The outages, which have struck the AOL Hometown personal Web page area over the past few weeks, resulted from a server upgrade, according to AOL spokesman Nicholas Graham. He stressed that only a "small number" of AOL members may have experienced brief delays in accessing their home pages since the upgrade. He also said the problems were not widespread.
"The vast majority of members hosting their free Web sites on AOL have had no problem at all accessing, uploading or transferring files," Graham said. He added, however, that the problems are still occurring and a full fix should be completed in the "very near future."
There are about 14 million home pages created on AOL, some by AOL members and some nonmembers using the service for free.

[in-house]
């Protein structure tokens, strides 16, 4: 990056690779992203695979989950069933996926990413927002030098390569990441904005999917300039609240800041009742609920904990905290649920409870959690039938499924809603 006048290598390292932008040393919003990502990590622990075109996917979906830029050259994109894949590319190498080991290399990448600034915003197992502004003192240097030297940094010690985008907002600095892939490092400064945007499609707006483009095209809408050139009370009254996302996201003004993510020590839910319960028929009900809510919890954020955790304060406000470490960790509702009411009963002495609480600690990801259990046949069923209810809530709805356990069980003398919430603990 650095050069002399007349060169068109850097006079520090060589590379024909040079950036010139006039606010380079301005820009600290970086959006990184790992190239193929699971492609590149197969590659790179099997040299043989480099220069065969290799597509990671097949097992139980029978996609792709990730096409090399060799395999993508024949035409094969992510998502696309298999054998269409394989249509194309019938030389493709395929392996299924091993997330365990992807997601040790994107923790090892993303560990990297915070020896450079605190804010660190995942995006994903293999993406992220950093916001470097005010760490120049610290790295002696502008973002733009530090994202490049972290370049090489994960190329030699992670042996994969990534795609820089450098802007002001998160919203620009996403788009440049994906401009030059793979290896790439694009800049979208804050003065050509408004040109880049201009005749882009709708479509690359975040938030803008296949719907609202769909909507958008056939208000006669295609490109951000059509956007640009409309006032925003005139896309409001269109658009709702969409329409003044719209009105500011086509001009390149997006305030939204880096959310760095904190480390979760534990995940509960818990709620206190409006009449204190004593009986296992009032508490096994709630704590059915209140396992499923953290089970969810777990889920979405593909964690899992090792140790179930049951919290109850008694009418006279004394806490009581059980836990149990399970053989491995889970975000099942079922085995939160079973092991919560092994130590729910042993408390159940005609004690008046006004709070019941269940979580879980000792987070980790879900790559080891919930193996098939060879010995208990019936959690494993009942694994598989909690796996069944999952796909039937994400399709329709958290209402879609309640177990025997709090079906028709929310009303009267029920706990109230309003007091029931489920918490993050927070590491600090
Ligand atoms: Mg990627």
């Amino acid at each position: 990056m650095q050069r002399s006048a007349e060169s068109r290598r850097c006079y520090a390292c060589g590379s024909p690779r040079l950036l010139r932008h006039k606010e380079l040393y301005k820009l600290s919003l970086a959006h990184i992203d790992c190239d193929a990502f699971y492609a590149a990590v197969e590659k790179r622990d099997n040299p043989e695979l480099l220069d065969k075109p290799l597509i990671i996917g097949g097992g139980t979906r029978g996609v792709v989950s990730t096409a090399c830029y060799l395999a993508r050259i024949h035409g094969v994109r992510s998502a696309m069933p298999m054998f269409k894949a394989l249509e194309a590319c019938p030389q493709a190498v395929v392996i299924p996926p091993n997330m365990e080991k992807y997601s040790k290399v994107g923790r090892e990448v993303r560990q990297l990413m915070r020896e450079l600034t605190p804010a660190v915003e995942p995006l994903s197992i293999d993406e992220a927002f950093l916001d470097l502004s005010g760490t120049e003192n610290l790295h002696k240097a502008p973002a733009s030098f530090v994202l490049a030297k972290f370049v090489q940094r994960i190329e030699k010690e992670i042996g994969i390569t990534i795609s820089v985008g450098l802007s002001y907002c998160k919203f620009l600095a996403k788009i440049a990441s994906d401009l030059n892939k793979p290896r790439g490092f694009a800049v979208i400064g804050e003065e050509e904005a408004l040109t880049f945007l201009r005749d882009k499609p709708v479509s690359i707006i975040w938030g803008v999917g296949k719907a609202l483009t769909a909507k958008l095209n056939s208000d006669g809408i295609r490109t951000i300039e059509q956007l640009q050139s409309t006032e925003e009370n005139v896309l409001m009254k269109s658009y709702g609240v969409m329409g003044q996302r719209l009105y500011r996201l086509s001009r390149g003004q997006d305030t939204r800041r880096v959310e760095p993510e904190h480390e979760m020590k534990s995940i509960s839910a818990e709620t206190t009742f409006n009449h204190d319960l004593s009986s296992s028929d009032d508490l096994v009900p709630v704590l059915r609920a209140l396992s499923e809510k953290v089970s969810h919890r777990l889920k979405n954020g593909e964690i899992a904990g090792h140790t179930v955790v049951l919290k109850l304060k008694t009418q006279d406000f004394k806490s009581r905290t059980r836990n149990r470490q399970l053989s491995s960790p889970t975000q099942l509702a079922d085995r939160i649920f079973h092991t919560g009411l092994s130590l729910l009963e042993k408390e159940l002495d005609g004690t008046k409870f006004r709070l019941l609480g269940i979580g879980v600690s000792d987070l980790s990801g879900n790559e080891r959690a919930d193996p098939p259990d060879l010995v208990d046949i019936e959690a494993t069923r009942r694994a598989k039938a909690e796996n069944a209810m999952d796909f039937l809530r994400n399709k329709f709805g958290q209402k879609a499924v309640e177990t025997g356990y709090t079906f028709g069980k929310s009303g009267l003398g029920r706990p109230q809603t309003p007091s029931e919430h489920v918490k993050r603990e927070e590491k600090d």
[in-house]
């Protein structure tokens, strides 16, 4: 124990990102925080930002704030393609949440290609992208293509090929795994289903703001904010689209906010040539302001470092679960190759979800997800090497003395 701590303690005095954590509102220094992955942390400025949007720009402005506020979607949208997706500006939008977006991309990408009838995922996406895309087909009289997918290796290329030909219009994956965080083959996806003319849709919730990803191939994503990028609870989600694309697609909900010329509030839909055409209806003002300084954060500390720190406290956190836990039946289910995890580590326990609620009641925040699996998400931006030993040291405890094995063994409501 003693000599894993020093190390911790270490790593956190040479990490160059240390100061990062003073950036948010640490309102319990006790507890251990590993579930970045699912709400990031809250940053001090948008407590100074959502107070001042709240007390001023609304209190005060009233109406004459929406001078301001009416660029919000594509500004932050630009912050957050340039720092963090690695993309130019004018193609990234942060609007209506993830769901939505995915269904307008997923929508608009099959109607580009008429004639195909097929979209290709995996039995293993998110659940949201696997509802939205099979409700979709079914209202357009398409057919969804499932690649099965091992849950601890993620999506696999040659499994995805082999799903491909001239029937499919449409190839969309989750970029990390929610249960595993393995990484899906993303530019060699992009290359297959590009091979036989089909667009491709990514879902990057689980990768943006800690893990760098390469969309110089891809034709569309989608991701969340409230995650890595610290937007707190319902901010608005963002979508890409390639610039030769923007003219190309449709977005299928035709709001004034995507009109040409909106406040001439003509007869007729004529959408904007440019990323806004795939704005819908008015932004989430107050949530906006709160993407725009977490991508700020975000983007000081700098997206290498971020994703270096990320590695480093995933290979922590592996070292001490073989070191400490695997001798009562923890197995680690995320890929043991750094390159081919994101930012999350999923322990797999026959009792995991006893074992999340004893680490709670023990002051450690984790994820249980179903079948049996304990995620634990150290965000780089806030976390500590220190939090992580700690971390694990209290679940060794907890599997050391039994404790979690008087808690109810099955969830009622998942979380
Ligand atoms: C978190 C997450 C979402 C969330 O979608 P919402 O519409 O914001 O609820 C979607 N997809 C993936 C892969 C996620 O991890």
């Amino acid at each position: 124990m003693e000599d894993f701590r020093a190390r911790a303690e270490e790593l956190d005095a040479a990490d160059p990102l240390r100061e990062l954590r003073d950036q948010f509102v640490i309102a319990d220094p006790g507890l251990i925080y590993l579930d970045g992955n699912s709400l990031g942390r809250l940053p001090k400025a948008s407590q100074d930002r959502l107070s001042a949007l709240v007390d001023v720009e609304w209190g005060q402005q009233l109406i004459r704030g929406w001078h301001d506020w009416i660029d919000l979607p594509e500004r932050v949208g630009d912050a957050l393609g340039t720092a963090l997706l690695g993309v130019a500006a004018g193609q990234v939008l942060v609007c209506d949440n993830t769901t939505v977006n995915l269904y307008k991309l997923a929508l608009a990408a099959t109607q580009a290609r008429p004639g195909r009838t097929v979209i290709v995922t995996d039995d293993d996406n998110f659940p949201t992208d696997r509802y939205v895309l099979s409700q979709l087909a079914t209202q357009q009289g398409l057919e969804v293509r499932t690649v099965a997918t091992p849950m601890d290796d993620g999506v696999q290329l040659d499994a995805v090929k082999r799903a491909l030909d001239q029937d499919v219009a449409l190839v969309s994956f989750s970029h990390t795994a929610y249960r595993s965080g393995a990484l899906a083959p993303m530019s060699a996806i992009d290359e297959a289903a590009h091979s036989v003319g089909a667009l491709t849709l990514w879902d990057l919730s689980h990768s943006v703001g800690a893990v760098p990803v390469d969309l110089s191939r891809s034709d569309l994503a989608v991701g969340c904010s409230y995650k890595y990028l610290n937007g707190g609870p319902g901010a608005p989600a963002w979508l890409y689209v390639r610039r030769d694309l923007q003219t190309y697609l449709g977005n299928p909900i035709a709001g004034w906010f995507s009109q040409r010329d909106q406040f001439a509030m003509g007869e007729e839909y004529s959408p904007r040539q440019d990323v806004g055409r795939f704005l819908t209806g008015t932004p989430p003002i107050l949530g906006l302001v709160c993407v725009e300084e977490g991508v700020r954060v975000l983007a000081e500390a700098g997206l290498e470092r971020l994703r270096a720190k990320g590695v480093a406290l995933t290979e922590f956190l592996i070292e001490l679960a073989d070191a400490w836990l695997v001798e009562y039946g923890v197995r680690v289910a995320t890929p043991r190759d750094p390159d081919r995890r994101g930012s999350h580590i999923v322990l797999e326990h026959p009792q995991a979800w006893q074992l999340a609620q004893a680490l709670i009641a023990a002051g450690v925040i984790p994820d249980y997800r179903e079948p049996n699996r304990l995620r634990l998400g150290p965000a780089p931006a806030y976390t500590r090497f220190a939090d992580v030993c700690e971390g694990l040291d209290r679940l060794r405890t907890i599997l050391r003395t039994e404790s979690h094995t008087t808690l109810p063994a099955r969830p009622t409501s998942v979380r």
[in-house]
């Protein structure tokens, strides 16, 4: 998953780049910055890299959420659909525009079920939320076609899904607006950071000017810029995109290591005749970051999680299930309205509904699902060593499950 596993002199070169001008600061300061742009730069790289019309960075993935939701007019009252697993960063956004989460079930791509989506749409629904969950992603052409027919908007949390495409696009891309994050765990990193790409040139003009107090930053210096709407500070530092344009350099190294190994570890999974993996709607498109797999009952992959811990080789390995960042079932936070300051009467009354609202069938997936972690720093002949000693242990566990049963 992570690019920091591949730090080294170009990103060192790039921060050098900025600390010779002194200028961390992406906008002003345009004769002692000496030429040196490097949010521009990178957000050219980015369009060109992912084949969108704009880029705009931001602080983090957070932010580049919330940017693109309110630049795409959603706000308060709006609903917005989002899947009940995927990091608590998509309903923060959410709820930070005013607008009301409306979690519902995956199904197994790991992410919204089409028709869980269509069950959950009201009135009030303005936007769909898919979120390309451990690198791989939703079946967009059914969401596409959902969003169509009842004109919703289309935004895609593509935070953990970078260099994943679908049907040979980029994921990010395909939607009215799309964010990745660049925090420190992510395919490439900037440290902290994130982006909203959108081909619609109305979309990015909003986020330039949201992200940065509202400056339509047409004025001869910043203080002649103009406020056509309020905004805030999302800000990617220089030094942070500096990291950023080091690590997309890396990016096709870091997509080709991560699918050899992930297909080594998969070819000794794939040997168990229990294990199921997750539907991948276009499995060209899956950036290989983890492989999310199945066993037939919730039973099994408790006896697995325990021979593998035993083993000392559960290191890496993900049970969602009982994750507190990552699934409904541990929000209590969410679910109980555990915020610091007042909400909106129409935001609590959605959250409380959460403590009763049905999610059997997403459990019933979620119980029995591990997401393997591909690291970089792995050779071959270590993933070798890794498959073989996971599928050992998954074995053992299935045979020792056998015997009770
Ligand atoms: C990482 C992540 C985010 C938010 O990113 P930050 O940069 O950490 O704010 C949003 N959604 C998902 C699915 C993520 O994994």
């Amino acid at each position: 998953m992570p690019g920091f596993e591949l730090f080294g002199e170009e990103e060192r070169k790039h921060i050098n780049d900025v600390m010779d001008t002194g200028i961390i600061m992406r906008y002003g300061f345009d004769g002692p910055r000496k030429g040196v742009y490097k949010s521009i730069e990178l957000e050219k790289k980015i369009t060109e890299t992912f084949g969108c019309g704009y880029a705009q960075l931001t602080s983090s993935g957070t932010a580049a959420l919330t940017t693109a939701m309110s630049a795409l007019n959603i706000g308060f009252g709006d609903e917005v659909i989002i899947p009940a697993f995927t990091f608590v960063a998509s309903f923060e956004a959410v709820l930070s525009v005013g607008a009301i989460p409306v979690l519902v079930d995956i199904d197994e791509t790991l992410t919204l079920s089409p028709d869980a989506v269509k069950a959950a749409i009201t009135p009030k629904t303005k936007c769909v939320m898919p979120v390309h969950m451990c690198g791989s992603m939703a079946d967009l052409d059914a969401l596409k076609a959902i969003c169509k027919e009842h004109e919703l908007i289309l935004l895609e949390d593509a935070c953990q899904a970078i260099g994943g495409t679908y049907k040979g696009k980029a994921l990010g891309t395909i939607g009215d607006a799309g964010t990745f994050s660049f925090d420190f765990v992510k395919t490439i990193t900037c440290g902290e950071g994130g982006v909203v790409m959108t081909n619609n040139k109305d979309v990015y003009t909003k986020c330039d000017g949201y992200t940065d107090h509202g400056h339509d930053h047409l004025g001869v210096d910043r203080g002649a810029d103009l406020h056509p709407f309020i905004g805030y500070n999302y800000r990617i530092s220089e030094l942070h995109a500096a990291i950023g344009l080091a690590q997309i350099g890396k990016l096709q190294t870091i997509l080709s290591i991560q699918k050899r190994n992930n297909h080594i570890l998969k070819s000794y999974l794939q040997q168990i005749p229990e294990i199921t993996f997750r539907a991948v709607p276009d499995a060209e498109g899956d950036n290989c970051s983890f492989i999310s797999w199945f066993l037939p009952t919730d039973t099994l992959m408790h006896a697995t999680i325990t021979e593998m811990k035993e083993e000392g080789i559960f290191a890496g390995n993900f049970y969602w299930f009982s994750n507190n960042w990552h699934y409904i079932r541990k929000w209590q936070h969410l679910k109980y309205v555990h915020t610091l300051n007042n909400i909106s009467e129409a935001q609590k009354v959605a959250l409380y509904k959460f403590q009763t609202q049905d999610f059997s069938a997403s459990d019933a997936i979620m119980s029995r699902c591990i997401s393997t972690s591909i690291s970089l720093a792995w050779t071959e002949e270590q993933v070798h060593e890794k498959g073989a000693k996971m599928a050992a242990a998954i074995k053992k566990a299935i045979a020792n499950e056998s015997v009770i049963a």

Indeed, an informal search on AOL Hometown resulted in blank pages or ones with "server busy" messages. Other links on the site were slow to load or served messages saying the page was not available.
Some people using the service have expressed frustration and anger over the glitches. Many people depend on AOL to host business and personal Web sites.
Nick Proios, an agent at Litsa Ibrahim Real Estate in Queens, N.Y., said he created a Web site on AOL two years ago, which at its peak attracted 90 percent of his firm's inquiries. But since a few weeks ago, inquiries have plummeted 50 percent. Traffic, which had once numbered 100 hits a day, has withered to just two or three hits.
"I'm not a Web designer; I'm not an HTML expert," Proios said. "I don't know how to get another page or another hosting service. I don't have the budget available."
Still, AOL's Graham said that once the service's glitches are fixed, AOL Hometown will be a more robust site.
"We certainly regret any minor inconvenience as we upgrade and improve the AOL Hometown area," he said.